Orthodoxy – The Loneliness of its Dropouts

In recent years, the Orthodox community has taken great pride in the “Baal Teshuva” movement where previously thousands of unaffiliated Jews join the fold and become Torah observant Jews. However, there is a serious problem that is rarely addressed. That is, why has Orthodoxy been losing so many of its young people?

There are numerous reasons why this is a serious problem. The primary reason is the ineffectiveness of the school systems both here in Israel and abroad. Students are not being inspired to appreciate the beauty of our faith.

Too often, the Judaism that is presented is one of very strict laws that don’t seem to make a whole lot of sense. Students are regularly lectured for not living the proper Jewish lifestyle without really explaining why. In many high schools where the freshmen population are mostly observant, by the time they graduate, most lose interest in religious observances.

A more serious problem that many young people are faced with, are the apparent inconsistencies of many rabbis and teachers. If it gets to the point where the behavior of this Jewish figure is inappropriate, to put
it mildly, the student feels totally justified in leaving a religion of “hypocrites and phonies”. If teachers treat their students in a degrading and insulting manner, often the pain and scars are so great, that the student wants no part of Judaism in the worst way.

Another problem in the Orthodox world, is the family and the synagogue. If Judaism is “stuffed down the throats” of young people, because they must attend Synagogue services on Shabbat morning where they are forced to be “bored out of their minds” for two to three hours each week, may cause them to want to run away.

Coupled with that, they feel justified in leaving because their parents aren’t the greatest role models, either. Therefore, the combination of bad educators, poor role models, insulting teachers, and meaningless prayer services, often leads young people to feel that they want out in the worst way, and they’re never coming back.

This becomes the greatest tragedy when this becomes the justification to marry outside of the faith. Orthodox Judaism is no longer an option and the attitude is, “anything but Orthodox Judaism.”

One savior for young people is the year that many spend in Israel. They are presented Judaism in a new, exciting, and refreshing way. They witness Jewish history unfolding right before their eyes. They meet heroes of the Jewish people and they suddenly realize there’s something really special about being Jewish.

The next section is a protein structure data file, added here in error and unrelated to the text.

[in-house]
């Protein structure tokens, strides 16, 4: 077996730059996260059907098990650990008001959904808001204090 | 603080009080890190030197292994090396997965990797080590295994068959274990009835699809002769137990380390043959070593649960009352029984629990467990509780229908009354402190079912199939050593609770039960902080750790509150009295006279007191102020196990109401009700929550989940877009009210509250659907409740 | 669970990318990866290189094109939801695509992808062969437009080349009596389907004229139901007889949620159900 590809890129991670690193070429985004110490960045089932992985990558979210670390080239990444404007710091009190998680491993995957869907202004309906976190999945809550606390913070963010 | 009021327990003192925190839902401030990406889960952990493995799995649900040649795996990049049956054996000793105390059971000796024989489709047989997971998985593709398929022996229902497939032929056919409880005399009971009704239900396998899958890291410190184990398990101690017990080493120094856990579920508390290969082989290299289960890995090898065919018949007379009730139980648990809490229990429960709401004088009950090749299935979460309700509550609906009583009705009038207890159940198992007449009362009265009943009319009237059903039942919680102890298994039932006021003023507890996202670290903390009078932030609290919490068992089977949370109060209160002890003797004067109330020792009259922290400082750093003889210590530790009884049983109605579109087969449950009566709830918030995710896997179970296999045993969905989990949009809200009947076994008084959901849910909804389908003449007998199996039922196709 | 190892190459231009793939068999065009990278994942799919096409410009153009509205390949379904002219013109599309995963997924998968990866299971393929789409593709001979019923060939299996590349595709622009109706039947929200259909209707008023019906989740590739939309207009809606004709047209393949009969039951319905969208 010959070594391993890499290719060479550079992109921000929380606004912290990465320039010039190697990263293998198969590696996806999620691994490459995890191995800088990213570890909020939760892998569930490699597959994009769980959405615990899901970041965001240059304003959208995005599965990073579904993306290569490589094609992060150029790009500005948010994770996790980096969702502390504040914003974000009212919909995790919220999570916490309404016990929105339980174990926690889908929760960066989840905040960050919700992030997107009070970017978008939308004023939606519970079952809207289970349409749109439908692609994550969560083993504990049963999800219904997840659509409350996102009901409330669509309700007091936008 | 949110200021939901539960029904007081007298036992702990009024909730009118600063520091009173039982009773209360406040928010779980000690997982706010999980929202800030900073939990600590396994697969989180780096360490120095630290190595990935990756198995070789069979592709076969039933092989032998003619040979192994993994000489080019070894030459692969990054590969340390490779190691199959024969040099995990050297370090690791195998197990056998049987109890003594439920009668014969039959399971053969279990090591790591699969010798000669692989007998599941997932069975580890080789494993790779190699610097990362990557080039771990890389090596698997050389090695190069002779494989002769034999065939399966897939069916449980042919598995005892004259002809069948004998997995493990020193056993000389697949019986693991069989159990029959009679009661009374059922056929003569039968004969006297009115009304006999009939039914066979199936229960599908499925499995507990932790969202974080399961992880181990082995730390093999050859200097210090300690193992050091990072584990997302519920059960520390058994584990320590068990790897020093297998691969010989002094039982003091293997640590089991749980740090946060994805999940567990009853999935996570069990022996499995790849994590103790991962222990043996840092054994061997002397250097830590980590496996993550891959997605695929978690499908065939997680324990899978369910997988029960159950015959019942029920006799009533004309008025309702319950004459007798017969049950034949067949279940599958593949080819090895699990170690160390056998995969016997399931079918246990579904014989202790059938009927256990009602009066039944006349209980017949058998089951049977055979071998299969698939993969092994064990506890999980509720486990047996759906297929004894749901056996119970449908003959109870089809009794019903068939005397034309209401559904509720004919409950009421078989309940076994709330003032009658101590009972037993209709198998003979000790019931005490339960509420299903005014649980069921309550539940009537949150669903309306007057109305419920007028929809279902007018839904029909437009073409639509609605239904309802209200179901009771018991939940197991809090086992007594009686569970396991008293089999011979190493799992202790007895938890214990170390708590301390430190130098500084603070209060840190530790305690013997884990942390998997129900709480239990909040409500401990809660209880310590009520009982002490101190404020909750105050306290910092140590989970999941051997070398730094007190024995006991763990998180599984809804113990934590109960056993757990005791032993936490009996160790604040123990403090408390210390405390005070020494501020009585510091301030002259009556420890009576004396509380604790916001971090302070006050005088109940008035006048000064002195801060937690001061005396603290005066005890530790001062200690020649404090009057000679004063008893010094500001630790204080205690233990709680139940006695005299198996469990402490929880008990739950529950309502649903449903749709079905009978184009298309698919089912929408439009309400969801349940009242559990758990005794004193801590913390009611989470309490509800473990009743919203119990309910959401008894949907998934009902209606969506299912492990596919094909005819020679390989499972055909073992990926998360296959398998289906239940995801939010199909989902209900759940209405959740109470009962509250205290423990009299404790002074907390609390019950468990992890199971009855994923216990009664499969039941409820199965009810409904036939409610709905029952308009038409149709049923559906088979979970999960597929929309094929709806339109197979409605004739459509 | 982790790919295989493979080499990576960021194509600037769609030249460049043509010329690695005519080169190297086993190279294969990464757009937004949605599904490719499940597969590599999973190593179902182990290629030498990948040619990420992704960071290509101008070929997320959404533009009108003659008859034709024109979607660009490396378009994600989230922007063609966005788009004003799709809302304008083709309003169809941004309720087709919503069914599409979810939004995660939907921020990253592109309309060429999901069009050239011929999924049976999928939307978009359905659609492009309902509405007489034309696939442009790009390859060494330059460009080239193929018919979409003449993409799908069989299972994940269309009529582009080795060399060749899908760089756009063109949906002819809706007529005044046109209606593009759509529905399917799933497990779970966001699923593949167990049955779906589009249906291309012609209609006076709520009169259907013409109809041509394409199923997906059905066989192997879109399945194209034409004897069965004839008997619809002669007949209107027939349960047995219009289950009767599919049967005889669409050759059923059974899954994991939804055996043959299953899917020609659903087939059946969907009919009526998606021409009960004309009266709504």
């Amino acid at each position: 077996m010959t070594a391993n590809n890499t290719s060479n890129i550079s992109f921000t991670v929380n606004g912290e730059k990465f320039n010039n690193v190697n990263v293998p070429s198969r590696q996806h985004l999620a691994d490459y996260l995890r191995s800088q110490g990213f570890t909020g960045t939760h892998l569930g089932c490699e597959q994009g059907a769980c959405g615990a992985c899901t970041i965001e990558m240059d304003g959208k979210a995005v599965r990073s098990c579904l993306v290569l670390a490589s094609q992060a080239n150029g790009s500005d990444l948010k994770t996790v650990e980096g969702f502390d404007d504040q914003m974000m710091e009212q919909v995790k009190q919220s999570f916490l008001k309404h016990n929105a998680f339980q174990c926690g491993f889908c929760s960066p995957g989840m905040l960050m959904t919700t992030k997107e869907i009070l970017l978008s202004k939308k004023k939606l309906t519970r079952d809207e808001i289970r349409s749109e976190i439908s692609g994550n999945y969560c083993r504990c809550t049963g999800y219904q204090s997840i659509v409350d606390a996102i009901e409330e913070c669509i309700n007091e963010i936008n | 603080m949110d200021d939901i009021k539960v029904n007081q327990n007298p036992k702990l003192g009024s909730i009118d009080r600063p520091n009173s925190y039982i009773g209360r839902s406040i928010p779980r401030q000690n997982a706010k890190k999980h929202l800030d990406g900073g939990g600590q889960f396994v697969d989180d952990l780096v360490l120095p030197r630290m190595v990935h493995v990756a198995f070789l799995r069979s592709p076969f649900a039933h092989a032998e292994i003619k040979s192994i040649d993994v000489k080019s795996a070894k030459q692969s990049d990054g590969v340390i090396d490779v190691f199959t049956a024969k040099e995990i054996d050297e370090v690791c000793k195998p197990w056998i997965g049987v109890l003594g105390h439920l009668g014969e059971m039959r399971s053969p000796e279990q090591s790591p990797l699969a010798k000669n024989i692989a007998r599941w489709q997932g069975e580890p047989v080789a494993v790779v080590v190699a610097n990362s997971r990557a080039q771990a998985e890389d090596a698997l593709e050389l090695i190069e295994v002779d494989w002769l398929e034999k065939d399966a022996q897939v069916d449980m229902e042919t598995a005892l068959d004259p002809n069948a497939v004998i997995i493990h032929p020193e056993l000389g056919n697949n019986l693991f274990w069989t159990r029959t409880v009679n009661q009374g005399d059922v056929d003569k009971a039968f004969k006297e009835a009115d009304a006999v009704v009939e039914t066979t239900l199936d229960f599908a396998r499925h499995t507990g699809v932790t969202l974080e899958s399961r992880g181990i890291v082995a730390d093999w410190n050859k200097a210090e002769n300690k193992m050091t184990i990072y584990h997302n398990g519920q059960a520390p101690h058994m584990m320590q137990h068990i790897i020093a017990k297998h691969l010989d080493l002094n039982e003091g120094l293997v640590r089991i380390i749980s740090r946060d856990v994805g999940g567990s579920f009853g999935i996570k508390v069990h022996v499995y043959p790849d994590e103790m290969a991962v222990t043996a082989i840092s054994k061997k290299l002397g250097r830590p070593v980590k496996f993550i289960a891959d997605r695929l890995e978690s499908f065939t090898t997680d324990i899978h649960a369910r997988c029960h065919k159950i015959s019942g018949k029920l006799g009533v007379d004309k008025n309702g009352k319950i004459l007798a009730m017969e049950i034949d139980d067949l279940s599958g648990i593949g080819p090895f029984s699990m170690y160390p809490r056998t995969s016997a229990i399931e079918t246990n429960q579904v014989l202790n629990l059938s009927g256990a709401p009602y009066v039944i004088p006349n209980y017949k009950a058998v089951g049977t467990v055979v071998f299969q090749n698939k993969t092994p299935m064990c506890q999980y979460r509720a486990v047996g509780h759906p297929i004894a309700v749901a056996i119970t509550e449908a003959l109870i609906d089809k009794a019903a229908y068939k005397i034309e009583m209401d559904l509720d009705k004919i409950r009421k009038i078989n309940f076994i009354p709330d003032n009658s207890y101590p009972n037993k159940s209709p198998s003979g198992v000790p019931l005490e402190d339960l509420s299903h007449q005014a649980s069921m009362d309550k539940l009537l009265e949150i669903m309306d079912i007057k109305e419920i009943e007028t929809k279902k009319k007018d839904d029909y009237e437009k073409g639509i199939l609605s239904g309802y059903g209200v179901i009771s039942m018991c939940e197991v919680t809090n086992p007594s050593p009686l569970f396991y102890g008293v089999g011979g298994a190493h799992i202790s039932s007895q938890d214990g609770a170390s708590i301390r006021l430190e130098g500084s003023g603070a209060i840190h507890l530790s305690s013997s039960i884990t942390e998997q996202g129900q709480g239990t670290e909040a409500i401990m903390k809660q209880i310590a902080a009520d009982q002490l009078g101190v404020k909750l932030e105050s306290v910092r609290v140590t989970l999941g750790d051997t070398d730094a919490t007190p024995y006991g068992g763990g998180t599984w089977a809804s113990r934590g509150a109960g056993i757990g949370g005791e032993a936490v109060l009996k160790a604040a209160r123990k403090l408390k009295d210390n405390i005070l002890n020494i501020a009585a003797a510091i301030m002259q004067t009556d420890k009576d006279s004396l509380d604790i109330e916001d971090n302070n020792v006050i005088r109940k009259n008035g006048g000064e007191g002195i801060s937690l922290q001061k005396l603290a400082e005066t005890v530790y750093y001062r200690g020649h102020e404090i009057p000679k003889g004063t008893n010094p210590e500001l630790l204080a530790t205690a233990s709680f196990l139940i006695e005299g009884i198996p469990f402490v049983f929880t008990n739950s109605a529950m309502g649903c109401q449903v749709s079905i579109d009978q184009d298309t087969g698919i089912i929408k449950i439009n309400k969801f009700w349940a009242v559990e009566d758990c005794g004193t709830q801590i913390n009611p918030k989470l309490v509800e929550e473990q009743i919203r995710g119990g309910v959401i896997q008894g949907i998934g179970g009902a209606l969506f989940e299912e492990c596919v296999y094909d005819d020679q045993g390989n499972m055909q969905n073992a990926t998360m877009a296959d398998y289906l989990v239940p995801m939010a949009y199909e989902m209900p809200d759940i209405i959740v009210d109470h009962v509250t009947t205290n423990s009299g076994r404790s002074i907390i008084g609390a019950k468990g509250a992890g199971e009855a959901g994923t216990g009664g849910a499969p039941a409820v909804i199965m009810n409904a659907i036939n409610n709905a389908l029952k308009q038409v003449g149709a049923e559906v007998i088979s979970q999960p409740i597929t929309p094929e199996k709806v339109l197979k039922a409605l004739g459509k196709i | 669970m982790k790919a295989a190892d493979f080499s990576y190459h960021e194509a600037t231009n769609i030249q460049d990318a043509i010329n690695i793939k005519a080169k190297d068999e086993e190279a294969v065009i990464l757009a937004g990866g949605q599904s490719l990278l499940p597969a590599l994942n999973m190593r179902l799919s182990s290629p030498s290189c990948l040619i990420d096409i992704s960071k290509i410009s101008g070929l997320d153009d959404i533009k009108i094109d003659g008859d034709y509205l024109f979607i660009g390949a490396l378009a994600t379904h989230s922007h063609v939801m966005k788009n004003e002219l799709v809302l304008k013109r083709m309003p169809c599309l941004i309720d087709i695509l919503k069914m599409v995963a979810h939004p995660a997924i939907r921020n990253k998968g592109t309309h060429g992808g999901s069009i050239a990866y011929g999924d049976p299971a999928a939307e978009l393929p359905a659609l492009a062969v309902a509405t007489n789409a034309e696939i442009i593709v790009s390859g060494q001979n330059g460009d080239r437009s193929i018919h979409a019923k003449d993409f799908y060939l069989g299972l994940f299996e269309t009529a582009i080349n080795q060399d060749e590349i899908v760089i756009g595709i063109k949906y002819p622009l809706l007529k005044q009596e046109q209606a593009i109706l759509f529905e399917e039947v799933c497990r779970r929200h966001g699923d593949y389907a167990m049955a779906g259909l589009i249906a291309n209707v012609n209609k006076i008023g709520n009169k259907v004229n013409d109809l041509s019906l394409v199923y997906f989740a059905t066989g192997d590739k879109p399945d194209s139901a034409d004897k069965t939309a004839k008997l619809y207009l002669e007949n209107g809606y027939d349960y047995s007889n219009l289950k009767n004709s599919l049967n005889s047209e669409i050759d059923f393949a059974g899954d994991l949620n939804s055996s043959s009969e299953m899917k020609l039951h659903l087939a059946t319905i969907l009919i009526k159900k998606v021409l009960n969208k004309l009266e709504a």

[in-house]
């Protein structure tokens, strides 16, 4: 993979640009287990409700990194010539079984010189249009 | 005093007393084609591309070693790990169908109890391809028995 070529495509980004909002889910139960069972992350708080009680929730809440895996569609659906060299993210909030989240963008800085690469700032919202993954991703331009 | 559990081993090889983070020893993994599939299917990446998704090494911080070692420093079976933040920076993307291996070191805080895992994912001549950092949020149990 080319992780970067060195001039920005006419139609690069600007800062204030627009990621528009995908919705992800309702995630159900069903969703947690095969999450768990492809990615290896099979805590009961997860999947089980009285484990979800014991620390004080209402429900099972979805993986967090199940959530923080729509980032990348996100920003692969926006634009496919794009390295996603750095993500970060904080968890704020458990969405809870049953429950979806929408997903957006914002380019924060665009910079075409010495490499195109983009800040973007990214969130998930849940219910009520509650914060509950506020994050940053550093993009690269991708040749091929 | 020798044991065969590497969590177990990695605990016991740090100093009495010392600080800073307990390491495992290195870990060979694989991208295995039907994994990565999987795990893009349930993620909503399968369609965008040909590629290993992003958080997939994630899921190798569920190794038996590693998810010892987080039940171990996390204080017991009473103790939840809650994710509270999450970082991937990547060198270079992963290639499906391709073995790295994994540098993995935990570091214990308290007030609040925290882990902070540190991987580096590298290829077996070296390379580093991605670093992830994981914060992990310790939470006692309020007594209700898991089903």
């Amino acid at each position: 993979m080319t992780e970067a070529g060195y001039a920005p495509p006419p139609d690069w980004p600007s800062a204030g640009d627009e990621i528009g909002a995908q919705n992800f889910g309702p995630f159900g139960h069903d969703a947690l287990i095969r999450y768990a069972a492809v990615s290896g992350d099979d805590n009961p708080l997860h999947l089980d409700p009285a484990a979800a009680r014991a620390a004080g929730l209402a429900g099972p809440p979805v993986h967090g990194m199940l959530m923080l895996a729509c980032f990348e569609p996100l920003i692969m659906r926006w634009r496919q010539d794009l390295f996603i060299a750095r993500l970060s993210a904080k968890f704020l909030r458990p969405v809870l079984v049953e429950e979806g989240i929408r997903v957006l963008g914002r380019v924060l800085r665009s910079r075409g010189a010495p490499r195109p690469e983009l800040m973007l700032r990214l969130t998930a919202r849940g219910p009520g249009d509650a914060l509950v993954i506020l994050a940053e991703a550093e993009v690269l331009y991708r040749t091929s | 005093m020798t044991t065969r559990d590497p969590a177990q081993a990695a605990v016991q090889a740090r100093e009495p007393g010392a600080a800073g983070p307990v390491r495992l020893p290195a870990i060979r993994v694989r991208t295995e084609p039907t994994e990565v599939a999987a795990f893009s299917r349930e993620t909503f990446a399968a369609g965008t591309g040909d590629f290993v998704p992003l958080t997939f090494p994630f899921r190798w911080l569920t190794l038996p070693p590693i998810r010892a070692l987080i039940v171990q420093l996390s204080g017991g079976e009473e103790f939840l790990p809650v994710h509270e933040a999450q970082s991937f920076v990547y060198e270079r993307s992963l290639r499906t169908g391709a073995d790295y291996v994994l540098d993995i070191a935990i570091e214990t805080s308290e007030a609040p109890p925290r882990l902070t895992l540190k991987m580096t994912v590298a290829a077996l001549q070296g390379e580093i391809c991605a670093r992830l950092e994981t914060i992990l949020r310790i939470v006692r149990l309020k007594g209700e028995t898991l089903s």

Enlisting in the IDF is also a potential game changer. Putting on the uniform of a Jewish soldier who defends the honor of his people, awakens a sense of purpose and excitement.

The ones who made up their minds that they no longer want any part of Orthodoxy, have really dug a deep hole for themselves. They are good people who are looking for meaning and purpose but have ruled out Orthodox Judaism as being able to supply the goods. So they look for causes that they can believe in. They choose a new group of friends and search for mentors that they can truly look up to. The problem is that the ability to be intellectually honest, now becomes tainted.

The balance to be able to discern truth from falsehood is blemished when it is decided that there’s no way truth can be found in Orthodoxy. So they will bend over backwards to give the benefit of the doubt to that which they now want to believe in. They never were able to give the benefit of the doubt to a lifestyle that caused them to much hardships. Once the choice to leave is made, it is a choice of loneliness. These Jews will never find the contentment and peace of mind that they would have found, had they stayed and looked a little bit more diligently at the religion started by our Father Abraham. They settle into a lifestyle that they can cope with but they are lonely. They have detached themselves from the Family of the Jewish nation and have chosen substitutes that are just that, substitutes.

There is a deep spiritual bond that every Jew has to be part of the Jewish people. For some, the yearning is dormant. For those of us who love the Jewish people, it burns strongly. Whether it is on a conscious level, or spiritual level, there is a need in the soul of every Jew to come home to the Family Nation of Judaism. Without it, loneliness.

The Orthodox community must not be smug. There are real problems that need to be addressed. We must improve our educational system and we must find better role models, and we ourselves, need to be better role models. We must present Judaism with patience, tolerance, kindness, and love. We must stop pushing our young people away. The so called “dropouts” need to know that this is the religion of truth given to us by G-d on Mount Sinai.

Judaism is holiness, and perfection and it represents all that is pure and sanctified. As the revered educator, Rabbi Aharon Rakefet, often quotes, “Judaism is perfect. Those who practice it are not.” For those of you who have left, come back and take a second look. If you look beyond the flaws, you will find your place.

And you will build a life of meaningfulness and contentment that our ancestors fought so hard to hand down to us. Come home!

About the Author
Rabbi Cohen has been a Torah instructor at Machon Meir, Jerusalem, for more than twenty years. He has been teaching a Talmud class in the Shtieblach, Old Katamon, Jerusalem, for the nearly seventeen years. Before coming to Israel, he was the founding rabbi of Young Israel of Century City, Los Angeles.
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